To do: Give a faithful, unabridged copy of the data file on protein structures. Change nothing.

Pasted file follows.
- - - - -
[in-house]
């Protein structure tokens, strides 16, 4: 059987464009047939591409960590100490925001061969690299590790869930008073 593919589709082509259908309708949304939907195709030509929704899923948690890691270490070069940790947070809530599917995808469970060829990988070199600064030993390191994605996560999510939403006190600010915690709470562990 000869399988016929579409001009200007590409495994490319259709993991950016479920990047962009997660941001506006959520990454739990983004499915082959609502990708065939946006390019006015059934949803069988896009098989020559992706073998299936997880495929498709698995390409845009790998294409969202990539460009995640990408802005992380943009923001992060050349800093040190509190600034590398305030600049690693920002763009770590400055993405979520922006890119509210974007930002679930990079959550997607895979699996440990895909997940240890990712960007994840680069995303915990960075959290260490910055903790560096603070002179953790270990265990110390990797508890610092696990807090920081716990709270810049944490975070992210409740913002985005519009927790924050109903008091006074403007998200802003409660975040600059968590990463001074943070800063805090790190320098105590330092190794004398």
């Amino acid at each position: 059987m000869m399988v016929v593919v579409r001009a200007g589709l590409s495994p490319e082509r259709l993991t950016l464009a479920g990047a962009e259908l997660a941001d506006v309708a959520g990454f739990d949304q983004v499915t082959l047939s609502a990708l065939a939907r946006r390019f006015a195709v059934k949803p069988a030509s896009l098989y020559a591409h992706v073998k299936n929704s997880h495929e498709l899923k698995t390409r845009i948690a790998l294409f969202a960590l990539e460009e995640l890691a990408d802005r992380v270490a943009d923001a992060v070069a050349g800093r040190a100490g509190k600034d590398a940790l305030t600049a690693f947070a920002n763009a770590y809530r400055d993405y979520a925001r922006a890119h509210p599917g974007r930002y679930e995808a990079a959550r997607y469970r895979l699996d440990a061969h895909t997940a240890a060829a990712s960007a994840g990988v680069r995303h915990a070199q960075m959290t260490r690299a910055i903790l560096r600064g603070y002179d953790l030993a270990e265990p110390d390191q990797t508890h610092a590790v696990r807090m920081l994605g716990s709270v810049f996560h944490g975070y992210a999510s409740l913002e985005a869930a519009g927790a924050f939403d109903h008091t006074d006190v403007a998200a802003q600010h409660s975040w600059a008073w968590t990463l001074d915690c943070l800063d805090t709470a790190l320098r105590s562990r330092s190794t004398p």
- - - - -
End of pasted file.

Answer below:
[in-house]
């Protein structure tokens, strides 16, 4: 059987464009047939591409960590100490925001061969690299590790869930008073 593919589709082509259908309708949304939907195709030509929704899923948690890691270490070069940790947070809530599917995808469970060829990988070199600064030993390191994605996560999510939403006190600010915690709470562990 000869399988016929579409001009200007590409495994490319259709993991950016479920990047962009997660941001506006959520990454739990983004499915082959609502990708065939946006390019006015059934949803069988896009098989020559992706073998299936997880495929498709698995390409845009790998294409969202990539460009995640990408802005992380943009923001992060050349800093040190509190600034590398305030600049690693920002763009770590400055993405979520922006890119509210974007930002679930990079959550997607895979699996440990895909997940240890990712960007994840680069995303915990960075959290260490910055903790560096603070002179953790270990265990110390990797508890610092696990807090920081716990709270810049944490975070992210409740913002985005519009927790924050109903008091006074403007998200802003409660975040600059968590990463001074943070800063805090790190320098105590330092190794004398």
């Amino acid at each position: 059987m000869m399988v016929v593919v579409r001009a200007g589709l590409s495994p490319e082509r259709l993991t950016l464009a479920g990047a962009e259908l997660a941001d506006v309708a959520g990454f739990d949304q983004v499915t082959l047939s609502a990708l065939a939907r946006r390019f006015a195709v059934k949803p069988a030509s896009l098989y020559a591409h992706v073998k299936n929704s997880h495929e498709l899923k698995t390409r845009i948690a790998l294409f969202a960590l990539e460009e995640l890691a990408d802005r992380v270490a943009d923001a992060v070069a050349g800093r040190a100490g509190k600034d590398a940790l305030t600049a690693f947070a920002n763009a770590y809530r400055d993405y979520a925001r922006a890119h509210p599917g974007r930002y679930e995808a990079a959550r997607y469970r895979l699996d440990a061969h895909t997940a240890a060829a990712s960007a994840g990988v680069r995303h915990a070199q960075m959290t260490r690299a910055i903790l560096r600064g603070y002179d953790l030993a270990e265990p110390d390191q990797t508890h610092a590790v696990r807090m920081l994605g716990s709270v810049f996560h944490g975070y992210a999510s409740l913002e985005a869930a519009g927790a924050f939403d109903h008091t006074d006190v403007a998200a802003q600010h409660s975040w600059a008073w968590t990463l001074d915690c943070l800063d805090t709470a790190l320098r105590s562990r330092s190794t004398p």